Skip to main content
Open Access Publications from the University of California

UC Davis

UC Davis Previously Published Works bannerUC Davis

Soluble CD14 and fracture risk



Soluble CD14 (sCD14) is an inflammatory marker associated with osteoclasts. Using Cox proportional hazards models, we found a positive association between plasma levels of sCD14 and risk of incident fracture among participants in the Cardiovascular Health Study. sCD14 may be useful in identifying those at risk for fracture.


Soluble CD14, a proinflammatory cytokine, is primarily derived from macrophages/monocytes that can differentiate into osteoclasts. The purpose of this study was to examine the relationship between sCD14 levels and osteoporotic fractures.


In the Cardiovascular Health Study, 5462 men and women had sCD14 levels measured at baseline. Incident hip fractures (median follow-up time 12.5 years) and incident composite fractures (defined as the first hip, pelvis, humerus, or distal radius fracture, median follow-up 8.6 years) were identified from hospital discharge summaries and/or Medicare claims data. Cox proportional hazards models were used to model the association between sCD14 levels and time to incident hip or composite fracture, overall and as a function of race and gender.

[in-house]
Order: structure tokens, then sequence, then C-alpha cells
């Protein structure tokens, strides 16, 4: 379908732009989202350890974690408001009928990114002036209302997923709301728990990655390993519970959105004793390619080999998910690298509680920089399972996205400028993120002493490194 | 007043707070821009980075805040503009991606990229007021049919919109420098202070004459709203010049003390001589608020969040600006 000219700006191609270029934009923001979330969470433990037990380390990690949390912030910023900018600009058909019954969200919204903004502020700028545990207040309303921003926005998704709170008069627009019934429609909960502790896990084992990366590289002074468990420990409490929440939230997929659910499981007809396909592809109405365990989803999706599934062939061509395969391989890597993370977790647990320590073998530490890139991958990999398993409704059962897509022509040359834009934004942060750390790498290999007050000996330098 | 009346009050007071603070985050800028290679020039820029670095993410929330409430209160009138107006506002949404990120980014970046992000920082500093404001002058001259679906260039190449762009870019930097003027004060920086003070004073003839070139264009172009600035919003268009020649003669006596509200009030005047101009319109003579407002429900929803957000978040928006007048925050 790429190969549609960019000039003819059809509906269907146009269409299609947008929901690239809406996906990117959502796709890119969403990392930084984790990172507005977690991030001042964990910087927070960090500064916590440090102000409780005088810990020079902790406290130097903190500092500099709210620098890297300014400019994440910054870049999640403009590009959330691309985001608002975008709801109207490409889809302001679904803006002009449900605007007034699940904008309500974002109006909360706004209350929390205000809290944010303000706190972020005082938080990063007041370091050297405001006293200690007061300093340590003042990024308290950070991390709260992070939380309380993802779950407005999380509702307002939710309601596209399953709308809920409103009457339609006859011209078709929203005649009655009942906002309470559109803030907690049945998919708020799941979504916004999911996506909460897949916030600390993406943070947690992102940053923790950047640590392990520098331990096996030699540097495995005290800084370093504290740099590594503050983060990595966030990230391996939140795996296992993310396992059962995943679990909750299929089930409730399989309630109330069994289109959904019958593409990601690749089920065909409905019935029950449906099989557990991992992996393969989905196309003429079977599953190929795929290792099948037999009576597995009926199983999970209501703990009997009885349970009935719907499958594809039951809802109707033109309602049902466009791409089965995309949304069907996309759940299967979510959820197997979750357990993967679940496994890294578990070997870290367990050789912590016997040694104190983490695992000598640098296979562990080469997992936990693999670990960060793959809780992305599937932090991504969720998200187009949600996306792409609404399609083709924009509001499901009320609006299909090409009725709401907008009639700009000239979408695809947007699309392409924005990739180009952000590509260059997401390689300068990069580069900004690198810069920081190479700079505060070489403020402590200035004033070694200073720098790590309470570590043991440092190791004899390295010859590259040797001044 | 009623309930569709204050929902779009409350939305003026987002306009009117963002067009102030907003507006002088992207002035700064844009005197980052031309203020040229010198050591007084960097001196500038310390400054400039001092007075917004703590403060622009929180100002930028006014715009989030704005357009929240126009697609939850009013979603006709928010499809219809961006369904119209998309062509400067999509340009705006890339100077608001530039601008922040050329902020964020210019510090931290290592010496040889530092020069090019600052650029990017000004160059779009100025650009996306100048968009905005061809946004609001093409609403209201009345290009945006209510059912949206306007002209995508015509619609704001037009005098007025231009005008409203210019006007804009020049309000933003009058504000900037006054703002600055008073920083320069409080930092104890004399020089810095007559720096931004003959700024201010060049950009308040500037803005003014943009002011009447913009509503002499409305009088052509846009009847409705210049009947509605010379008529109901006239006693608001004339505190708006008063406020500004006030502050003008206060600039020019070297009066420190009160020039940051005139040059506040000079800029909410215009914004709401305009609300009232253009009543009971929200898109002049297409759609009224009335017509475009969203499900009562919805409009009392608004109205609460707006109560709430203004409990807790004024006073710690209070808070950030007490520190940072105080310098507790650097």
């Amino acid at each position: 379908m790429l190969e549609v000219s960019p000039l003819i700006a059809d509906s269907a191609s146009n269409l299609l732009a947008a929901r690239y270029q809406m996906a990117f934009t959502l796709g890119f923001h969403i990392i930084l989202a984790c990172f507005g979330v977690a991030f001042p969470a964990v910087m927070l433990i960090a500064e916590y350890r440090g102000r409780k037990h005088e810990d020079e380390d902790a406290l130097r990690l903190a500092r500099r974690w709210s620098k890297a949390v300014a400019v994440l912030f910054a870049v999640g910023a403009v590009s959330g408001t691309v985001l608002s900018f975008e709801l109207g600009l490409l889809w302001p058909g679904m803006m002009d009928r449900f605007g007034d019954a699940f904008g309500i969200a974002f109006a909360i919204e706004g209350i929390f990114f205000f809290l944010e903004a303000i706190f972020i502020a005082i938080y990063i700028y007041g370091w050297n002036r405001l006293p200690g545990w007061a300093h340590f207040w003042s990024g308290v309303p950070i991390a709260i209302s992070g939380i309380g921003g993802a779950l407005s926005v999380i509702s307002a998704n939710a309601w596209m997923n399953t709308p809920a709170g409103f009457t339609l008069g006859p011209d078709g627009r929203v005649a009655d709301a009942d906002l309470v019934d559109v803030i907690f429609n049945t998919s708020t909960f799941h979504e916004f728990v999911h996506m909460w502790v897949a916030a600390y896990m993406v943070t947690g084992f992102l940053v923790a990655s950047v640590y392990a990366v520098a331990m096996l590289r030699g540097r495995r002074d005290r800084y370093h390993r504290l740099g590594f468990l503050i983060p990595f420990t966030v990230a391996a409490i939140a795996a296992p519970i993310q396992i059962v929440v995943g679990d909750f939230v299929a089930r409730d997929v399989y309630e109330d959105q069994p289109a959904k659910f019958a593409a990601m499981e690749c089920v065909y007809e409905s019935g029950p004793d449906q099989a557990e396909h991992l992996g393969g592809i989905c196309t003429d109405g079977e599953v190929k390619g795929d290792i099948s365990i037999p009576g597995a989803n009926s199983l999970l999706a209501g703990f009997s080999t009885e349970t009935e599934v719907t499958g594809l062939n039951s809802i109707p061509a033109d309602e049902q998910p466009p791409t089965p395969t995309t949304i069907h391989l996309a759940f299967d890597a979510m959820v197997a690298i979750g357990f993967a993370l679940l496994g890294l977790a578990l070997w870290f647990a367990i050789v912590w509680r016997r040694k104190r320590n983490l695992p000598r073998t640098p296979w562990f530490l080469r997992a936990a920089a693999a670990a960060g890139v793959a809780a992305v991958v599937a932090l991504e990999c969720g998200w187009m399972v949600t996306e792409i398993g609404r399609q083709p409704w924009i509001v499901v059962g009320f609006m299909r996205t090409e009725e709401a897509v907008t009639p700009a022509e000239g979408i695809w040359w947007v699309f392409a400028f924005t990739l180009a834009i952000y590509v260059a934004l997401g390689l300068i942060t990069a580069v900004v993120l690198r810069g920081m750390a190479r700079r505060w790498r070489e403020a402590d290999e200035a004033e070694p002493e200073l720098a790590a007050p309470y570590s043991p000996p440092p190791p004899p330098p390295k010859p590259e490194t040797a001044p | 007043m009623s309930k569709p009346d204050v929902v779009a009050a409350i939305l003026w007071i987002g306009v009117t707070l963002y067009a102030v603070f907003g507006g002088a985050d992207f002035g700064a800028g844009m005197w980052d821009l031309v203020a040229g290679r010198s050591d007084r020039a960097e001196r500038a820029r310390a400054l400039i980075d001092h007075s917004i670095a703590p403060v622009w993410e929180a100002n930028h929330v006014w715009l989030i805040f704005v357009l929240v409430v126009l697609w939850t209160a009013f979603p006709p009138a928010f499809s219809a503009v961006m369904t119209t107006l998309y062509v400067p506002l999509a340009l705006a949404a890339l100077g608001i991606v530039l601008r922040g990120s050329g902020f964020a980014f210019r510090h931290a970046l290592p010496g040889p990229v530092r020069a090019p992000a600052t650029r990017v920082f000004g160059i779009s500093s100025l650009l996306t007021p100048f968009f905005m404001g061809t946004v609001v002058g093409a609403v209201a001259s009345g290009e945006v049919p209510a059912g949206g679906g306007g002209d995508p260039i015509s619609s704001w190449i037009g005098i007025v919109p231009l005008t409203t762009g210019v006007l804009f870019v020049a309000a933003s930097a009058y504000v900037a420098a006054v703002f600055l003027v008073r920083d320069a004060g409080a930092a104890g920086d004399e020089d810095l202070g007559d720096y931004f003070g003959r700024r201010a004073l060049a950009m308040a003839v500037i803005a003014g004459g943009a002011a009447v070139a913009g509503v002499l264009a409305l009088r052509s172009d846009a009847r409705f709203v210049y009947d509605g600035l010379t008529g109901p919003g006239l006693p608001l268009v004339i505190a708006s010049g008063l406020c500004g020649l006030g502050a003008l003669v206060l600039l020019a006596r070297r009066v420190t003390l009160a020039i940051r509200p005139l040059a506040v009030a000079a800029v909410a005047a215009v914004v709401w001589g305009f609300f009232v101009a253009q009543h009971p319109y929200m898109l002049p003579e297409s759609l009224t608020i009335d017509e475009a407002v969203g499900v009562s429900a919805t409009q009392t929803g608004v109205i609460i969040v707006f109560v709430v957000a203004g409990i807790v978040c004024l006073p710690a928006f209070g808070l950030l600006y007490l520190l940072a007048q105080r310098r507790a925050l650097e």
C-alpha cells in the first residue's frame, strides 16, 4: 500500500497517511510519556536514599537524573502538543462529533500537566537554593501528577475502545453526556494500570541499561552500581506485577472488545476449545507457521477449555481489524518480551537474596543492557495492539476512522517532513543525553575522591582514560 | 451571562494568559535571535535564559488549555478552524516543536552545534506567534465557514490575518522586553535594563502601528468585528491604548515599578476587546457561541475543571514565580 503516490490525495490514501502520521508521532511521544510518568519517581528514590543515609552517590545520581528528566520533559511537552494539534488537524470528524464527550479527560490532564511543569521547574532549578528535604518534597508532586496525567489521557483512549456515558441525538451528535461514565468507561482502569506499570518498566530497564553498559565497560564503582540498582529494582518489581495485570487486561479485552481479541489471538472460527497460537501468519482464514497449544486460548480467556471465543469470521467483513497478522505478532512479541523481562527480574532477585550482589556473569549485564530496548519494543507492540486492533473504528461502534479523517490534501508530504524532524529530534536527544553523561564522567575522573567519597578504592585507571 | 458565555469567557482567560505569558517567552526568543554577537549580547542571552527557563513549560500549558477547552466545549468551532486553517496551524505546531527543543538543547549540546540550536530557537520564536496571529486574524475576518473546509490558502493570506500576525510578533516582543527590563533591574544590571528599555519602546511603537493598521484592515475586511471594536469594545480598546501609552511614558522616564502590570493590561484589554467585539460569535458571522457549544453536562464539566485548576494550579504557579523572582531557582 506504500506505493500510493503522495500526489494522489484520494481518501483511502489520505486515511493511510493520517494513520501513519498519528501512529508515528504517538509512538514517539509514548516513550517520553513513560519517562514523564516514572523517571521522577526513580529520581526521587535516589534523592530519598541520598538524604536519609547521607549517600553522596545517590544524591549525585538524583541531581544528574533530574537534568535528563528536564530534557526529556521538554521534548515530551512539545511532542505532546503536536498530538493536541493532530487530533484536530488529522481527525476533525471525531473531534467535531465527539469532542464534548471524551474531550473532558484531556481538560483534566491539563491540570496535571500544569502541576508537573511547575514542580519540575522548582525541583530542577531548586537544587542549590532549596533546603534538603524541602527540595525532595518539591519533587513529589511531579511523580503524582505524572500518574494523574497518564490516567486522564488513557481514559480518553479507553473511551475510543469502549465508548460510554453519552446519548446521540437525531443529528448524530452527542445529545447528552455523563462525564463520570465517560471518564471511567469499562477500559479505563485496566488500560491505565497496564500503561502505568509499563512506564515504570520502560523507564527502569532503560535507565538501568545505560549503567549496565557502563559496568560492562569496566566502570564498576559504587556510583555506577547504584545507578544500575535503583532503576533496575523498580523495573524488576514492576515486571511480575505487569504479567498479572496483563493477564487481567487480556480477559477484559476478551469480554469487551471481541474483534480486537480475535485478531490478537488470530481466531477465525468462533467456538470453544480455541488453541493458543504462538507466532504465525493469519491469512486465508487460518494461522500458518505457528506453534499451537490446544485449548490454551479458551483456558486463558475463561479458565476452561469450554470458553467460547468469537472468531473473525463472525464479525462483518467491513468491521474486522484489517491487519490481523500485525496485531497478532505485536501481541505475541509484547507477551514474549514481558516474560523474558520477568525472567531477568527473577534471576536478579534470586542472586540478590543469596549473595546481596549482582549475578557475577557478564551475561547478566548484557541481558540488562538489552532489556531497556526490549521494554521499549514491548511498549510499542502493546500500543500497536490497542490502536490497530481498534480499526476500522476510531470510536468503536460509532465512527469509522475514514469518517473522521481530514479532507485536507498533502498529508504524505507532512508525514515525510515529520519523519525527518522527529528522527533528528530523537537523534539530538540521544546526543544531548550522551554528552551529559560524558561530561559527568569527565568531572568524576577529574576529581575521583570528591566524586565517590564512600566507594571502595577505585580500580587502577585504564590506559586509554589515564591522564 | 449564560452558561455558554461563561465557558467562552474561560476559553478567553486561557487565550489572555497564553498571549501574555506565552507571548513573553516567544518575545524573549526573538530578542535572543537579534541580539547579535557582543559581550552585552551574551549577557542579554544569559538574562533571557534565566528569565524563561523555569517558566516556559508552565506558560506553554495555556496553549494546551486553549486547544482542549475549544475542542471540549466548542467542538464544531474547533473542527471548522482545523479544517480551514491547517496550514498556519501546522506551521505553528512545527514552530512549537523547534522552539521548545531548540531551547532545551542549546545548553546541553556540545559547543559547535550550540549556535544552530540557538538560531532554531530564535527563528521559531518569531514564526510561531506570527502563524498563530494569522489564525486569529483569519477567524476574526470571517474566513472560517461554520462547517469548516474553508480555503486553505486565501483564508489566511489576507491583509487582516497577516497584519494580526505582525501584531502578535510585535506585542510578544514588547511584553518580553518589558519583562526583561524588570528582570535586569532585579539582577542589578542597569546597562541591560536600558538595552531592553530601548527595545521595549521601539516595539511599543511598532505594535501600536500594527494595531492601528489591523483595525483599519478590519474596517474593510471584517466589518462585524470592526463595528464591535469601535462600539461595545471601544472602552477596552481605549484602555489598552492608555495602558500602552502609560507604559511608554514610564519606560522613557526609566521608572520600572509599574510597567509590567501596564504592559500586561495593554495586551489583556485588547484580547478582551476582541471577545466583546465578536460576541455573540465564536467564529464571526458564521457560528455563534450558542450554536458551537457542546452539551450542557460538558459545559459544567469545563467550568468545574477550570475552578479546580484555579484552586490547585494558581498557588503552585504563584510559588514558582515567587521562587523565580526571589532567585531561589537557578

In unadjusted models, there was a positive association between sCD14 levels (per 1 standard deviation increase, i.e., 361.6 ng/mL) and incident hip (HR, 1.26; 95 % CI, 1.17, 1.36) and composite (HR, 1.20; 95 % CI, 1.12, 1.28) fractures. When models were fully adjusted for demographics, lifestyle factors, and medication use, these associations were no longer significant. However, in whites, the association of sCD14 levels with hip fractures remained significant in fully adjusted models (HR, 1.11; 95 % CI, 1.01-1.23). Associations of sCD14 levels with hip and composite fracture did not differ between men and women.


In this large cohort of community-dwelling older adults, higher sCD14 levels were associated with an increased risk of incident hip fractures in whites.

Many UC-authored scholarly publications are freely available on this site because of the UC's open access policies. Let us know how this access is important for you.

Main Content
For improved accessibility of PDF content, download the file to your device.
Current View